Privacy in social media is a big issue, but to expect privacy to really exist while maintaining a network footprint is a little ridiculous. Once something goes online, you can never guarantee that someone doesn’t get ahold of it, download it, and save it before you decide you would be better off deleting it. I minimize my privacy concerns by not sharing information that I want to keep private and by compartmentalizing my social media experience into social and professional domains. I have made it a point not to engage colleagues who are not good friends on Facebook. I keep that to stay in touch with people I don’t see every day and to have a forum to express my humor, my irreverence, and my strong and controversial opinions in a forum where I don’t have to worry about my department chairman or the chief of staff looking over my shoulder. Even then, there is just some stuff I don’t post no matter how tempting it may be to do so.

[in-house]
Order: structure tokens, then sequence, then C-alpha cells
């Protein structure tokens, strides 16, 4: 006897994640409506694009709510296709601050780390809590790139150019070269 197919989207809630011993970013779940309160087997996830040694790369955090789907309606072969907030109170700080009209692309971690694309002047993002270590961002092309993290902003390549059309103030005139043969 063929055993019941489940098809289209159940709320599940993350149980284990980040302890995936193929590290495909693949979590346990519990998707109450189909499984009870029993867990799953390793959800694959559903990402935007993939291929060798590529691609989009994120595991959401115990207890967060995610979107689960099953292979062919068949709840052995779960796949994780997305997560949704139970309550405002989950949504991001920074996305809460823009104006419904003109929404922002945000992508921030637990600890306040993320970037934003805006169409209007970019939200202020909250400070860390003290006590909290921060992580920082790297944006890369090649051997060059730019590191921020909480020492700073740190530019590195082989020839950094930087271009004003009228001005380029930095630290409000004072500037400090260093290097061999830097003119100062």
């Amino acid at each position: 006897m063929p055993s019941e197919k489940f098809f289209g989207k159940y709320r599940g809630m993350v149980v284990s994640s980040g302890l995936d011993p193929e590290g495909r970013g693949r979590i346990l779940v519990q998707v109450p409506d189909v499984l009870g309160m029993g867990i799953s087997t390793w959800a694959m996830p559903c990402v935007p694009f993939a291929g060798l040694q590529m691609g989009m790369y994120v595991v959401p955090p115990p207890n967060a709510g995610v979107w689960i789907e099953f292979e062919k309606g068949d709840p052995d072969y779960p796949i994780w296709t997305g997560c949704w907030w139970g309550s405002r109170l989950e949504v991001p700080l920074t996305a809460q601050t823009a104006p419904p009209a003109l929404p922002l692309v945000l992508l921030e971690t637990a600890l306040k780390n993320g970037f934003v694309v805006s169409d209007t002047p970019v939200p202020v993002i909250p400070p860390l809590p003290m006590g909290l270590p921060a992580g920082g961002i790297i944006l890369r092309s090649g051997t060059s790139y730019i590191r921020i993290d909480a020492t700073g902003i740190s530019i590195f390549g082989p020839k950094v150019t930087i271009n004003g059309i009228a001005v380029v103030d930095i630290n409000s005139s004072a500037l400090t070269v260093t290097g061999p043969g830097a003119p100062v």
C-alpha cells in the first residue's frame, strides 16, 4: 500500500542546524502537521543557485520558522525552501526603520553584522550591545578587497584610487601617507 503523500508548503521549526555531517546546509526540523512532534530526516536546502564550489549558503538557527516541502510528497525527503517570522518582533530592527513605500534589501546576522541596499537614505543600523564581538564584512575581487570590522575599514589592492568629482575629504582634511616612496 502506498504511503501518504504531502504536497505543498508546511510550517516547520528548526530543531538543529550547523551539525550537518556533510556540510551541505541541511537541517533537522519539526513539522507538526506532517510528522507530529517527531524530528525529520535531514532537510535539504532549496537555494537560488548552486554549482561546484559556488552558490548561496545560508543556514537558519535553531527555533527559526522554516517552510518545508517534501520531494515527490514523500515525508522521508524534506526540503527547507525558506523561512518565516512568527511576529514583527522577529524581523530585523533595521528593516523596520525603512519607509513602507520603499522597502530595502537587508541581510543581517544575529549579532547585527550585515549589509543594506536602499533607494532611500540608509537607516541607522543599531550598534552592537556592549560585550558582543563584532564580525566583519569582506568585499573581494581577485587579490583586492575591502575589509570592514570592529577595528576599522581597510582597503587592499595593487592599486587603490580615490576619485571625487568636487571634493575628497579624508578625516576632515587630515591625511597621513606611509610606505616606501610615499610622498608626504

For my base camp site, it’s strictly professional. I’m sharing my teaching activities and learning resources. My blog posts may reflect opinions, but they are largely focused and any controversies will be strictly professional. If I want to have a controversial blog, I’ll set up an anonymous one.